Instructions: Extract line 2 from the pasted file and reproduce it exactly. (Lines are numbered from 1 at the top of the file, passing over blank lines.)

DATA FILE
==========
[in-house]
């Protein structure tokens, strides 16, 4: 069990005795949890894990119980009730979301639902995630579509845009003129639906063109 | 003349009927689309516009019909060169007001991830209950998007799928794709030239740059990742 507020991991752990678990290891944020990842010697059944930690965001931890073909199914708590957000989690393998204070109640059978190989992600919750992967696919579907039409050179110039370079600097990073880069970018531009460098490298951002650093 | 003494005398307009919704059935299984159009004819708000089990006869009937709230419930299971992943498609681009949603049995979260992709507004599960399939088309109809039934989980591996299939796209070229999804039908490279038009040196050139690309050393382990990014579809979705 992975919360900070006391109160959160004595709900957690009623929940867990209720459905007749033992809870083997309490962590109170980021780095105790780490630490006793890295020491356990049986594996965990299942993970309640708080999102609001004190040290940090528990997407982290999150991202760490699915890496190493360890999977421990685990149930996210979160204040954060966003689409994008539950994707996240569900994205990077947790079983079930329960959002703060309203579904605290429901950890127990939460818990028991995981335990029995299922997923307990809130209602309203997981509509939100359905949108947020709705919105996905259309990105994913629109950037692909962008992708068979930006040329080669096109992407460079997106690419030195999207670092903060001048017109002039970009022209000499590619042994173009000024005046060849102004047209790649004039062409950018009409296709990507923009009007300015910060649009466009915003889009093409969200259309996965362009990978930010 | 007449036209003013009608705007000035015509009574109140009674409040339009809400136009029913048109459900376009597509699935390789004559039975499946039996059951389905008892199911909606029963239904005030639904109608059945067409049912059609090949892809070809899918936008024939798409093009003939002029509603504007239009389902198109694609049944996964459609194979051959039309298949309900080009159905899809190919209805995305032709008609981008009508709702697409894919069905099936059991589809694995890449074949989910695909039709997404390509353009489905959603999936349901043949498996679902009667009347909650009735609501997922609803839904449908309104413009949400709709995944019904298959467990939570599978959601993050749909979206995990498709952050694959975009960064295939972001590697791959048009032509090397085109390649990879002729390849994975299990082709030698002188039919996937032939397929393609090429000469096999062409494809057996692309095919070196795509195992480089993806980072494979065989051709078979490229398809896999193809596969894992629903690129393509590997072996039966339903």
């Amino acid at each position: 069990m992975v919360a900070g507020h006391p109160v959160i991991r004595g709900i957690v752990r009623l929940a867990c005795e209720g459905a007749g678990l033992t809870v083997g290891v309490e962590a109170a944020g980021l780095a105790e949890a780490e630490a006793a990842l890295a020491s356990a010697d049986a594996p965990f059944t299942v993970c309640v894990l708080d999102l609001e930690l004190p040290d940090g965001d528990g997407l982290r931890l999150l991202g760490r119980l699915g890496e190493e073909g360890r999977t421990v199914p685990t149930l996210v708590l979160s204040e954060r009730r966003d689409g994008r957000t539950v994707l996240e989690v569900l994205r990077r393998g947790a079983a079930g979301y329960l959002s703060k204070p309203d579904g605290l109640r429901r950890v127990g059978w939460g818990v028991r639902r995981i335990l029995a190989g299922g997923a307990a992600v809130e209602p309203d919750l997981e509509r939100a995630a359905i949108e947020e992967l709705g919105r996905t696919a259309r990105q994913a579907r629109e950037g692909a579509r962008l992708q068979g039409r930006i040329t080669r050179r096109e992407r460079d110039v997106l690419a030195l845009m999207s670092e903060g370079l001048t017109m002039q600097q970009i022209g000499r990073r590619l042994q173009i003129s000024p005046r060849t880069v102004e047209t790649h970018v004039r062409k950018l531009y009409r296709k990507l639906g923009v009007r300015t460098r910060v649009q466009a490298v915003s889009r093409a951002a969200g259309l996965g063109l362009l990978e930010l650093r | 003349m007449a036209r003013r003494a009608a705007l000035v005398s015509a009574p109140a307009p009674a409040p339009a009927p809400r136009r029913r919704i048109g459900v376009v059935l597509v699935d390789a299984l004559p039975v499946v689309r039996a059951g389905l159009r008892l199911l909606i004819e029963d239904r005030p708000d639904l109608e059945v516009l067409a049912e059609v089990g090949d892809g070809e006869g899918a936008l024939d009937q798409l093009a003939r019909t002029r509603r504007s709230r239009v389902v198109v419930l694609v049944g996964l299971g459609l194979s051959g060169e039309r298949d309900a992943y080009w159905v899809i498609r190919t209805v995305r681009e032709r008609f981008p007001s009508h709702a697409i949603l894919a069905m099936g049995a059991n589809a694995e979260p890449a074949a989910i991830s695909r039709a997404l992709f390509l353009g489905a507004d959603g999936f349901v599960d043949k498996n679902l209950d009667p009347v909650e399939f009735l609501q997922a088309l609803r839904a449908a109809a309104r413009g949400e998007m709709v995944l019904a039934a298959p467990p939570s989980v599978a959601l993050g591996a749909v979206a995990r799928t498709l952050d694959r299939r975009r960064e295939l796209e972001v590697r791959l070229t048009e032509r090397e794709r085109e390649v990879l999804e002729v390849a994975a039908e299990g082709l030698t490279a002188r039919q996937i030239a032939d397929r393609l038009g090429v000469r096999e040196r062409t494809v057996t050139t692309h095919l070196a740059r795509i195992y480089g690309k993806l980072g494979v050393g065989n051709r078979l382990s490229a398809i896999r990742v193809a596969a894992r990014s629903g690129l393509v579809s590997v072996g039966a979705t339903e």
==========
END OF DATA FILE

């Protein structure tokens, strides 16, 4: 069990005795949890894990119980009730979301639902995630579509845009003129639906063109 | 003349009927689309516009019909060169007001991830209950998007799928794709030239740059990742 507020991991752990678990290891944020990842010697059944930690965001931890073909199914708590957000989690393998204070109640059978190989992600919750992967696919579907039409050179110039370079600097990073880069970018531009460098490298951002650093 | 003494005398307009919704059935299984159009004819708000089990006869009937709230419930299971992943498609681009949603049995979260992709507004599960399939088309109809039934989980591996299939796209070229999804039908490279038009040196050139690309050393382990990014579809979705 992975919360900070006391109160959160004595709900957690009623929940867990209720459905007749033992809870083997309490962590109170980021780095105790780490630490006793890295020491356990049986594996965990299942993970309640708080999102609001004190040290940090528990997407982290999150991202760490699915890496190493360890999977421990685990149930996210979160204040954060966003689409994008539950994707996240569900994205990077947790079983079930329960959002703060309203579904605290429901950890127990939460818990028991995981335990029995299922997923307990809130209602309203997981509509939100359905949108947020709705919105996905259309990105994913629109950037692909962008992708068979930006040329080669096109992407460079997106690419030195999207670092903060001048017109002039970009022209000499590619042994173009000024005046060849102004047209790649004039062409950018009409296709990507923009009007300015910060649009466009915003889009093409969200259309996965362009990978930010 | 007449036209003013009608705007000035015509009574109140009674409040339009809400136009029913048109459900376009597509699935390789004559039975499946039996059951389905008892199911909606029963239904005030639904109608059945067409049912059609090949892809070809899918936008024939798409093009003939002029509603504007239009389902198109694609049944996964459609194979051959039309298949309900080009159905899809190919209805995305032709008609981008009508709702697409894919069905099936059991589809694995890449074949989910695909039709997404390509353009489905959603999936349901043949498996679902009667009347909650009735609501997922609803839904449908309104413009949400709709995944019904298959467990939570599978959601993050749909979206995990498709952050694959975009960064295939972001590697791959048009032509090397085109390649990879002729390849994975299990082709030698002188039919996937032939397929393609090429000469096999062409494809057996692309095919070196795509195992480089993806980072494979065989051709078979490229398809896999193809596969894992629903690129393509590997072996039966339903």